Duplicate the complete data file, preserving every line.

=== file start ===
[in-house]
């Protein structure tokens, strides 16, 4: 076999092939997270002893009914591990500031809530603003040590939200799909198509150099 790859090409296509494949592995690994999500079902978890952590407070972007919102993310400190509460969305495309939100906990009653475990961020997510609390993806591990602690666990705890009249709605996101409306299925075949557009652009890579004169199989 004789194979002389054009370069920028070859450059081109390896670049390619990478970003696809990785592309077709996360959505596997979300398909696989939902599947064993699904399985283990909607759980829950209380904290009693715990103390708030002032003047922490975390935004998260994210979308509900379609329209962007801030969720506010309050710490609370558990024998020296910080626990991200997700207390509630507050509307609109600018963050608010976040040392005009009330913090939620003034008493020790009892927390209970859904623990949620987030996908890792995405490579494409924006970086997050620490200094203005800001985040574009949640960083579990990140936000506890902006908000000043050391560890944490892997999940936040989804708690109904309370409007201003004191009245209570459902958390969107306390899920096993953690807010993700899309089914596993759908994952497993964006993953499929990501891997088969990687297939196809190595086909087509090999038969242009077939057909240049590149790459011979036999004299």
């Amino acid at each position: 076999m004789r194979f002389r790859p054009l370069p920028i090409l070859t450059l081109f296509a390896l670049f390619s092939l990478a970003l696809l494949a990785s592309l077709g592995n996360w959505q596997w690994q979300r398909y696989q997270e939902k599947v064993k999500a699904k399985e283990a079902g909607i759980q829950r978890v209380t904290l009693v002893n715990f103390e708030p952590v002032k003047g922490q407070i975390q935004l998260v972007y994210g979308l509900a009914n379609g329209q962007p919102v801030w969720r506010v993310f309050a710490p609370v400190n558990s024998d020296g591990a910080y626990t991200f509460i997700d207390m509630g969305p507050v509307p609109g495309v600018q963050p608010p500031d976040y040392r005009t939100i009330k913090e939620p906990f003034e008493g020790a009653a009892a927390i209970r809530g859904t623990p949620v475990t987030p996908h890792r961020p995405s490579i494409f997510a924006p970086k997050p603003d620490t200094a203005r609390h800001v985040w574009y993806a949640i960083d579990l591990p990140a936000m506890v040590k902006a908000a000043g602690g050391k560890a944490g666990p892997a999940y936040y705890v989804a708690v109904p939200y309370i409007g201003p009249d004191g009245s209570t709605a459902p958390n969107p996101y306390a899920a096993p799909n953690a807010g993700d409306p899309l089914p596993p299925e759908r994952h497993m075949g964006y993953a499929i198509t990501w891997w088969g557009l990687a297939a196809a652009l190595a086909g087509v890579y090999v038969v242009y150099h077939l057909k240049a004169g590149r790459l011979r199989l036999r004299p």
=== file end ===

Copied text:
[in-house]
């Protein structure tokens, strides 16, 4: 076999092939997270002893009914591990500031809530603003040590939200799909198509150099 790859090409296509494949592995690994999500079902978890952590407070972007919102993310400190509460969305495309939100906990009653475990961020997510609390993806591990602690666990705890009249709605996101409306299925075949557009652009890579004169199989 004789194979002389054009370069920028070859450059081109390896670049390619990478970003696809990785592309077709996360959505596997979300398909696989939902599947064993699904399985283990909607759980829950209380904290009693715990103390708030002032003047922490975390935004998260994210979308509900379609329209962007801030969720506010309050710490609370558990024998020296910080626990991200997700207390509630507050509307609109600018963050608010976040040392005009009330913090939620003034008493020790009892927390209970859904623990949620987030996908890792995405490579494409924006970086997050620490200094203005800001985040574009949640960083579990990140936000506890902006908000000043050391560890944490892997999940936040989804708690109904309370409007201003004191009245209570459902958390969107306390899920096993953690807010993700899309089914596993759908994952497993964006993953499929990501891997088969990687297939196809190595086909087509090999038969242009077939057909240049590149790459011979036999004299």
């Amino acid at each position: 076999m004789r194979f002389r790859p054009l370069p920028i090409l070859t450059l081109f296509a390896l670049f390619s092939l990478a970003l696809l494949a990785s592309l077709g592995n996360w959505q596997w690994q979300r398909y696989q997270e939902k599947v064993k999500a699904k399985e283990a079902g909607i759980q829950r978890v209380t904290l009693v002893n715990f103390e708030p952590v002032k003047g922490q407070i975390q935004l998260v972007y994210g979308l509900a009914n379609g329209q962007p919102v801030w969720r506010v993310f309050a710490p609370v400190n558990s024998d020296g591990a910080y626990t991200f509460i997700d207390m509630g969305p507050v509307p609109g495309v600018q963050p608010p500031d976040y040392r005009t939100i009330k913090e939620p906990f003034e008493g020790a009653a009892a927390i209970r809530g859904t623990p949620v475990t987030p996908h890792r961020p995405s490579i494409f997510a924006p970086k997050p603003d620490t200094a203005r609390h800001v985040w574009y993806a949640i960083d579990l591990p990140a936000m506890v040590k902006a908000a000043g602690g050391k560890a944490g666990p892997a999940y936040y705890v989804a708690v109904p939200y309370i409007g201003p009249d004191g009245s209570t709605a459902p958390n969107p996101y306390a899920a096993p799909n953690a807010g993700d409306p899309l089914p596993p299925e759908r994952h497993m075949g964006y993953a499929i198509t990501w891997w088969g557009l990687a297939a196809a652009l190595a086909g087509v890579y090999v038969v242009y150099h077939l057909k240049a004169g590149r790459l011979r199989l036999r004299p």